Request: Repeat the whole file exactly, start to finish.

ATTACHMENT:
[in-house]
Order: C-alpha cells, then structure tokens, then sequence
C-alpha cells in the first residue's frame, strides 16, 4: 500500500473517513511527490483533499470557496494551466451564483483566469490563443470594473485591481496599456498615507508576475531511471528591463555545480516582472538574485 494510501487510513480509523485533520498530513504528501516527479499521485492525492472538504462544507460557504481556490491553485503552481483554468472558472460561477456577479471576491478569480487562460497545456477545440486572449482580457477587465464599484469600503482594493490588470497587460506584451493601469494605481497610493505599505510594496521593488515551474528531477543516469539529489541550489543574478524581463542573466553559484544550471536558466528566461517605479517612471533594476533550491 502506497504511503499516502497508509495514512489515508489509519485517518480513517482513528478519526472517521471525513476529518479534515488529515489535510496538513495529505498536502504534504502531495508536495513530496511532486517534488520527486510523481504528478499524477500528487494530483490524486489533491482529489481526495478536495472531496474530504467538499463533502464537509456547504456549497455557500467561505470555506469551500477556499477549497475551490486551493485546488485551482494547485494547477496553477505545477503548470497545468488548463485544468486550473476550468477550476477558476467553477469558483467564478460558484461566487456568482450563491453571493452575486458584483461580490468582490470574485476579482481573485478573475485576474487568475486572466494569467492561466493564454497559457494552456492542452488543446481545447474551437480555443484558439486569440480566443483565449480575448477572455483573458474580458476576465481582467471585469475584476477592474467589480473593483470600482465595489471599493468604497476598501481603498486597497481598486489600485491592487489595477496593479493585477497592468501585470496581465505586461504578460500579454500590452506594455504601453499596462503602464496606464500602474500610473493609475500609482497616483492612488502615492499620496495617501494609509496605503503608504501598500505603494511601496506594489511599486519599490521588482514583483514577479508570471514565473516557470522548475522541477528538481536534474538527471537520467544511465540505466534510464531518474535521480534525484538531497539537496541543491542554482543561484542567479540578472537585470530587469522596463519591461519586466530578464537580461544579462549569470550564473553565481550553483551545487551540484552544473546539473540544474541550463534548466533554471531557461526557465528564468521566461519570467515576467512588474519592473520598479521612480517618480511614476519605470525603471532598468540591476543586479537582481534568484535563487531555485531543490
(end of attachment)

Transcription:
[in-house]
Order: C-alpha cells, then structure tokens, then sequence
C-alpha cells in the first residue's frame, strides 16, 4: 500500500473517513511527490483533499470557496494551466451564483483566469490563443470594473485591481496599456498615507508576475531511471528591463555545480516582472538574485 494510501487510513480509523485533520498530513504528501516527479499521485492525492472538504462544507460557504481556490491553485503552481483554468472558472460561477456577479471576491478569480487562460497545456477545440486572449482580457477587465464599484469600503482594493490588470497587460506584451493601469494605481497610493505599505510594496521593488515551474528531477543516469539529489541550489543574478524581463542573466553559484544550471536558466528566461517605479517612471533594476533550491 502506497504511503499516502497508509495514512489515508489509519485517518480513517482513528478519526472517521471525513476529518479534515488529515489535510496538513495529505498536502504534504502531495508536495513530496511532486517534488520527486510523481504528478499524477500528487494530483490524486489533491482529489481526495478536495472531496474530504467538499463533502464537509456547504456549497455557500467561505470555506469551500477556499477549497475551490486551493485546488485551482494547485494547477496553477505545477503548470497545468488548463485544468486550473476550468477550476477558476467553477469558483467564478460558484461566487456568482450563491453571493452575486458584483461580490468582490470574485476579482481573485478573475485576474487568475486572466494569467492561466493564454497559457494552456492542452488543446481545447474551437480555443484558439486569440480566443483565449480575448477572455483573458474580458476576465481582467471585469475584476477592474467589480473593483470600482465595489471599493468604497476598501481603498486597497481598486489600485491592487489595477496593479493585477497592468501585470496581465505586461504578460500579454500590452506594455504601453499596462503602464496606464500602474500610473493609475500609482497616483492612488502615492499620496495617501494609509496605503503608504501598500505603494511601496506594489511599486519599490521588482514583483514577479508570471514565473516557470522548475522541477528538481536534474538527471537520467544511465540505466534510464531518474535521480534525484538531497539537496541543491542554482543561484542567479540578472537585470530587469522596463519591461519586466530578464537580461544579462549569470550564473553565481550553483551545487551540484552544473546539473540544474541550463534548466533554471531557461526557465528564468521566461519570467515576467512588474519592473520598479521612480517618480511614476519605470525603471532598468540591476543586479537582481534568484535563487531555485531543490